Personality Disorders are the most controversial diagnostic entities in modern psychiatry. However, there is a common ground in the field of treatment: the psychotherapy of patients with Personality Disorders is the treatment of choice. Research data confirm this assumption, especially for individual psychodynamic and cognitive - behavior psychotherapy.1

From the 80s onwards, new psychotherapeutic interventions were developed to achieve profound changes to the character pathology of the most serious cases with Personality Disorders, utilizing the existing psychiatric settings (inpatient wards or day hospitals). The latter were taken as the necessary framework (or containing, in psychoanalytic terminology) parameter for dealing with the enactments and suicidal behaviors of these patients.2 Psychotherapy always is multimodal, with the concomitant administration of individual and group sessions and expressive psychotherapies as well. The prevailing model is psychodynamic.

Nowadays we have many studies showing that these forms, combining psychiatric and intensive psychotherapeutic approach, provides statistically significant positive results compared to treatment as usual on an outpatient basis or hospitalization without psychotherapeutic orientation.

The research groups headed by Chiesa3,4 and Vermote5 for inpatient treatment and Karterud6,7 and Bateman & Fonagy8,9 for partial hospitalization have given clear evidence of efficacy concerning the treatment of Personality Disorders.

Finally, in our research work, using a naturalistic methodology, the psychotherapy- based inpatient treatment of seriously ill patients with Personality Disorders (mean average 4.5 DSM-IV diagnoses) was evaluated.10 57% of the subjects received medication adjunct to psychotherapy. Our study showed that for the group of patients who received only psychotherapy within the inpatient framework there was effectiveness to a significant degree, in relation to their impulsivity, but not to suicidality. In the latter, a combination of medication and psychotherapy was superior. These results need confirmation as they are the first regarding the combined pharmacotherapy and psychotherapy treatment in cases of severe Personality Disorders. In any case, it shows the way for the convergence of psychodynamic practice along with psychiatric and psychopharmacological practice to treat seriously ill patients with Personality Disorders.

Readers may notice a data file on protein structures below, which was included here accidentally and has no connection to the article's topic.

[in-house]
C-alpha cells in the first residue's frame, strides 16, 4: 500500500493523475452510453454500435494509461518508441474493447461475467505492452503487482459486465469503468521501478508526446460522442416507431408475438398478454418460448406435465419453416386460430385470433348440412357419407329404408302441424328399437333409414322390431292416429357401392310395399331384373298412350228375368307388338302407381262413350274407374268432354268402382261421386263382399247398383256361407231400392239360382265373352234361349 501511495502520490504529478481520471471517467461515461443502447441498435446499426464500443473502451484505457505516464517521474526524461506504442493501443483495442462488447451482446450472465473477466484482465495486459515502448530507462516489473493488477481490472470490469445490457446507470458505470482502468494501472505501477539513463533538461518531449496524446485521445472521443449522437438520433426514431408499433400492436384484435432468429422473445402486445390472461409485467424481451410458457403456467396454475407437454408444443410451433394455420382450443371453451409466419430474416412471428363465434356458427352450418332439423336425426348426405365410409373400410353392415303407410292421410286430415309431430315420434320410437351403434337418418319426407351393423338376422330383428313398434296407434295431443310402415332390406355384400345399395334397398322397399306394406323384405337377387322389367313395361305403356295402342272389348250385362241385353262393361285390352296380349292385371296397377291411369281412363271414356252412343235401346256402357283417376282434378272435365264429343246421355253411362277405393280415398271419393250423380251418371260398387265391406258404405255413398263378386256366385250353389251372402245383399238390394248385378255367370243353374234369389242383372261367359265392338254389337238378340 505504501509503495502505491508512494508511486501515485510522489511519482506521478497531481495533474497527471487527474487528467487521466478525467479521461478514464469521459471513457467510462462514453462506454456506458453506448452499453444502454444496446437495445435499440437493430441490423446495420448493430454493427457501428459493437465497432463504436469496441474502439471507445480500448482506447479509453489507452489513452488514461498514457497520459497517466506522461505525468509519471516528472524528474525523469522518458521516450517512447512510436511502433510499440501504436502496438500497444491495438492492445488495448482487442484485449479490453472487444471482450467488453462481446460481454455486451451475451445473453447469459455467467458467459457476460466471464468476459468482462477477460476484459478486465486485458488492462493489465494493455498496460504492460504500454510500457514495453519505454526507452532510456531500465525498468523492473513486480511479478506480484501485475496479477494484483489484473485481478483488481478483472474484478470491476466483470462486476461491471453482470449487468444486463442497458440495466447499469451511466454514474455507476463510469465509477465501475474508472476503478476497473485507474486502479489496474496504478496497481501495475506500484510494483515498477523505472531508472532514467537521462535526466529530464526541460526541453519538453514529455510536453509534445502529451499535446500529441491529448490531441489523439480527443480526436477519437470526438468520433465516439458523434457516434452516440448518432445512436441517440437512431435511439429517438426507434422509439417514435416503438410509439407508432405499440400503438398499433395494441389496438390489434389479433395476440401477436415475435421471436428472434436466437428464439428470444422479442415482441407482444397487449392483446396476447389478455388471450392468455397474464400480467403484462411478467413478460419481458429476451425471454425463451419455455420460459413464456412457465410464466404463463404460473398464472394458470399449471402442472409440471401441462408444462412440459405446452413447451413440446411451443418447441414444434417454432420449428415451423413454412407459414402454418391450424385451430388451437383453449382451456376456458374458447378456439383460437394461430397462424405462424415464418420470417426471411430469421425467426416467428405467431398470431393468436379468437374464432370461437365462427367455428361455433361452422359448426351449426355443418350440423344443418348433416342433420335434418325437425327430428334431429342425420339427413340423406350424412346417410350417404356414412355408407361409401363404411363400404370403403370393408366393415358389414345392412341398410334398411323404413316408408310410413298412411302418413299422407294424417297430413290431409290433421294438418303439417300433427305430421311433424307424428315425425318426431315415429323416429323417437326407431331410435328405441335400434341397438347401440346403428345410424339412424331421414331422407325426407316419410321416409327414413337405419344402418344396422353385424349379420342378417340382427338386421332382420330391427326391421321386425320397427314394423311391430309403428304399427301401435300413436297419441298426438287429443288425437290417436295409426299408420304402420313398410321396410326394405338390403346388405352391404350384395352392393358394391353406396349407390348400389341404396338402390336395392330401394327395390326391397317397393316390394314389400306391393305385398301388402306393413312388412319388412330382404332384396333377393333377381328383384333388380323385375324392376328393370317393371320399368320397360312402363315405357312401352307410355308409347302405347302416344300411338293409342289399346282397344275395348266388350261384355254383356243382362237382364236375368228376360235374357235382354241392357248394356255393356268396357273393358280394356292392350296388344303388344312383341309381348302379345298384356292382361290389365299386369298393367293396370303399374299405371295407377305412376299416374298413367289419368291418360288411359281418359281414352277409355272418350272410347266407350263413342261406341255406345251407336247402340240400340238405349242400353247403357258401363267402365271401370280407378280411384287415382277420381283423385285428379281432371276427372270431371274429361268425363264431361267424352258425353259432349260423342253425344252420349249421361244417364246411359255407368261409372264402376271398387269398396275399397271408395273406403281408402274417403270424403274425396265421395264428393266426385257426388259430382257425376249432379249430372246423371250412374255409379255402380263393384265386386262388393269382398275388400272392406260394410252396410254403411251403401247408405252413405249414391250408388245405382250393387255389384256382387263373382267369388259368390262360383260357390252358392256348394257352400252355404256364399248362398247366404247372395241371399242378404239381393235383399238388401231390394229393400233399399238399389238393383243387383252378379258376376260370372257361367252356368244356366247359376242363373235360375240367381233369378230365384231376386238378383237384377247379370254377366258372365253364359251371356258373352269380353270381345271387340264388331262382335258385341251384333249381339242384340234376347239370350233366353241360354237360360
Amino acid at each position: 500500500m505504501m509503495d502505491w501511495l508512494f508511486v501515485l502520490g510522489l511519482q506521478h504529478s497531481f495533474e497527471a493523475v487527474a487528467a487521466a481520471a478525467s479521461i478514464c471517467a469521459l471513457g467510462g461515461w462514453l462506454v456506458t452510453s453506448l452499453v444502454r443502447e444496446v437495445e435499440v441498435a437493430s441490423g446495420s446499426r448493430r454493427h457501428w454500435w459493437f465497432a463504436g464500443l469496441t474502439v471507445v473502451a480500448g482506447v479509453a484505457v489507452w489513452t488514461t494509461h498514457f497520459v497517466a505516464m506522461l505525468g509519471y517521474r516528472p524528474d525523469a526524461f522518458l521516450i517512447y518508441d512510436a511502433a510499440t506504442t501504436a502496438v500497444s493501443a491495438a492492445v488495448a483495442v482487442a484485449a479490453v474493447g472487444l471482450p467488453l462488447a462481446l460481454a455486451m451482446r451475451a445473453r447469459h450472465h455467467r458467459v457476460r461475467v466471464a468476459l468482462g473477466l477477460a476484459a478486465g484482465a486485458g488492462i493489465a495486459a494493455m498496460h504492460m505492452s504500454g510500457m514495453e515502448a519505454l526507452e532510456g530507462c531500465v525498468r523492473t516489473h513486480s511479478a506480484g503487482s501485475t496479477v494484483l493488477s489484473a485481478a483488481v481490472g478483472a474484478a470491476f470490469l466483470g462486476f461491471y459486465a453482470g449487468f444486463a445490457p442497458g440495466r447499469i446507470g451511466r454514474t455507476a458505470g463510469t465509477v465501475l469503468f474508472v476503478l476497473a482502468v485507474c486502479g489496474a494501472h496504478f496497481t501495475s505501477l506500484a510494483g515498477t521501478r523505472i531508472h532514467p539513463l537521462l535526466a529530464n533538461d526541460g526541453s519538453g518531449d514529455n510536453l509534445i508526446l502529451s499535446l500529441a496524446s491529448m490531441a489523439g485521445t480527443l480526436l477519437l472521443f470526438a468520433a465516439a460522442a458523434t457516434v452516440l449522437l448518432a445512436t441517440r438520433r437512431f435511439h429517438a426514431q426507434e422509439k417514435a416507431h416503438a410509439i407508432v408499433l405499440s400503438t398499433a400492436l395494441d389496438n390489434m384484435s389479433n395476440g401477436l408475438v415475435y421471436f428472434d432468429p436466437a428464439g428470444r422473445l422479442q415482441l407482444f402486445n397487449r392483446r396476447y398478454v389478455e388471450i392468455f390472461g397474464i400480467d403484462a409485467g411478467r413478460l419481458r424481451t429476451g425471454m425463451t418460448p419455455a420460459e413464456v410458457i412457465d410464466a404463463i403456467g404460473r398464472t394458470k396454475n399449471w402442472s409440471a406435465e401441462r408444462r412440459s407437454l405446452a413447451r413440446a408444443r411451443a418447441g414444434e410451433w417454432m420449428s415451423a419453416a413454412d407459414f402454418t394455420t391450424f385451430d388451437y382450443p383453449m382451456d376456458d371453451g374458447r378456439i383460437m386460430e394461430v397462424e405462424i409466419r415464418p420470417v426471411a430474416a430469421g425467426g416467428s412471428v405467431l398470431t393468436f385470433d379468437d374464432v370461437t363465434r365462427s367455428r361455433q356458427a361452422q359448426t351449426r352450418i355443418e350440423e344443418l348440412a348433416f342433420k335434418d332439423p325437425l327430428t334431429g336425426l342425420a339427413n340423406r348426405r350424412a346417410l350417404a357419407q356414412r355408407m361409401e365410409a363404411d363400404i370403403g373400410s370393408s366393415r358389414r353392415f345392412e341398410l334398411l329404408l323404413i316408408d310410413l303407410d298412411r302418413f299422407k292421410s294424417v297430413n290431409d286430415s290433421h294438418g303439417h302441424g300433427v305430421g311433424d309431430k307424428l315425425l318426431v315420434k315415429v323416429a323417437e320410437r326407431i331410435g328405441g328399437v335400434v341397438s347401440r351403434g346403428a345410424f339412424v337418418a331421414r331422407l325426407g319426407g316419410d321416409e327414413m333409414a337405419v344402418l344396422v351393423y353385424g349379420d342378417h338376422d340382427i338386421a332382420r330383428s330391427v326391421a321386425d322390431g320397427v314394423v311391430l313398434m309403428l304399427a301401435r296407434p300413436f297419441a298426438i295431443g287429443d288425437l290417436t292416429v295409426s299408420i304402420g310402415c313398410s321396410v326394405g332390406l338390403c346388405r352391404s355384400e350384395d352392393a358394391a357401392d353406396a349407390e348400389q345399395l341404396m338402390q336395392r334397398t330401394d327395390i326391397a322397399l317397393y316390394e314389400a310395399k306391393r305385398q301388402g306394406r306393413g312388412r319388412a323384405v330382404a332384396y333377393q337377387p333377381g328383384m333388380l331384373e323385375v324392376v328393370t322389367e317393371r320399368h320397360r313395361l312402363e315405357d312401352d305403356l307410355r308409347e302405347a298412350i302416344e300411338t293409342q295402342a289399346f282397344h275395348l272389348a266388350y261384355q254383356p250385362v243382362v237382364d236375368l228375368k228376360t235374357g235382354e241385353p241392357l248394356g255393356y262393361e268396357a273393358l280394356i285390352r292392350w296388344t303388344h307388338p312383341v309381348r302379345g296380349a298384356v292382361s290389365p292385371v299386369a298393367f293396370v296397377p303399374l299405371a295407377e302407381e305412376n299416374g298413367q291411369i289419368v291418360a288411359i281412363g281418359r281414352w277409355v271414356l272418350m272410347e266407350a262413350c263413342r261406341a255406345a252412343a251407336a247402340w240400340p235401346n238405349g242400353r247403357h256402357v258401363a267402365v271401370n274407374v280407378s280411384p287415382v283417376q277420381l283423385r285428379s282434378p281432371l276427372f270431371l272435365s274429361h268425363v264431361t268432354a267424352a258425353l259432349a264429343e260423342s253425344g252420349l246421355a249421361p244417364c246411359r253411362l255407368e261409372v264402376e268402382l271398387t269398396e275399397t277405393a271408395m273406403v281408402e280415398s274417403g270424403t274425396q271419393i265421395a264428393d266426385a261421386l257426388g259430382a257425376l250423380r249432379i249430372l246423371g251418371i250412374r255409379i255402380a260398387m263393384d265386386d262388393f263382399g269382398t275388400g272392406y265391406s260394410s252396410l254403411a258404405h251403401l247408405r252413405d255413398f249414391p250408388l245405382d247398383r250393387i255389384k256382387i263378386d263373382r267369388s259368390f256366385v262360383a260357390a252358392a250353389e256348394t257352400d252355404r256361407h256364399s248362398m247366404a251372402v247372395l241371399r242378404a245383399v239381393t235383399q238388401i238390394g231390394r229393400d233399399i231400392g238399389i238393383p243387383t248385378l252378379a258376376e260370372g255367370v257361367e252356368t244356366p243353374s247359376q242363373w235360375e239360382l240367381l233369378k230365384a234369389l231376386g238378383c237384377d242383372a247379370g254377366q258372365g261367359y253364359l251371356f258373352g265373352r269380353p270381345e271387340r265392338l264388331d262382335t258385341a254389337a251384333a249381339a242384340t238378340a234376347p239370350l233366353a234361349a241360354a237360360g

Grigoris Vaslamatzis
Professor of Psychiatry, University of Athens
Eginition Hospital, Athens, Greece

 

References

  1. Verheul R, Herbrink M. The efficacy of various modalities of psychotherapy for personality disorders. A systematic review of the evidence and clinical recommendations. Int Rev Psychiat 2007, 19:25–38
  2. Vaslamatzis G, Zervis C, Ioannovits E, Kokkosi M, Lamnidis N, Tsani C et al. Borderline patient: Psychoanalytic psychotherapy in clinical framework. Kastaniotis Editions, 2005 Athens, Greece (In Greek)
  3. Chieza Μ, Fonagy P, Holmes J, Drahorad C. Residential vs community treatment of personality disorders: a comparative study of three treatment programs. Am J Psychiatry 2004, 161:1463–1470
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  5. Vermote R, Lowyck B, Luyten P, Vertommen H, Corveleyn J, Verhaest Y et al. Process and outcome in psychodynamic hospitalization based treatment for patients with a personality disorder. J Nerv Ment Dis 2010, 198:110–115
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  7. Karterud S, Pedersen G, Bjordal E. Day treatment of patients with personality disorders. Experiences from a Norwegian treatment research network. J Pers Disord 2003, 17:243–262
  8. Bateman A, Fonagy P. Effectiveness of partial hospitalization based treatment of borderline personality disorder. Am J Psychiatry 1999, 156:1563–1569
  9. Bateman A, Fonagy P. 8 years follow up of partial treatment for borderline personality disorder. Am J Psychiatry 2008, 165:631–638
  10. Vaslamatzis Gr, Theodoropoulos P, Vondikaki S, Karamanolaki H, Milia Tsanira M, Gourounti K. Is the residential combined (psychotherapy plus medication) treatment of patients with severe personality disorder effective in terms of suicidality and impulsivity? J Nerv Ment Dis 2014, 202:138–143

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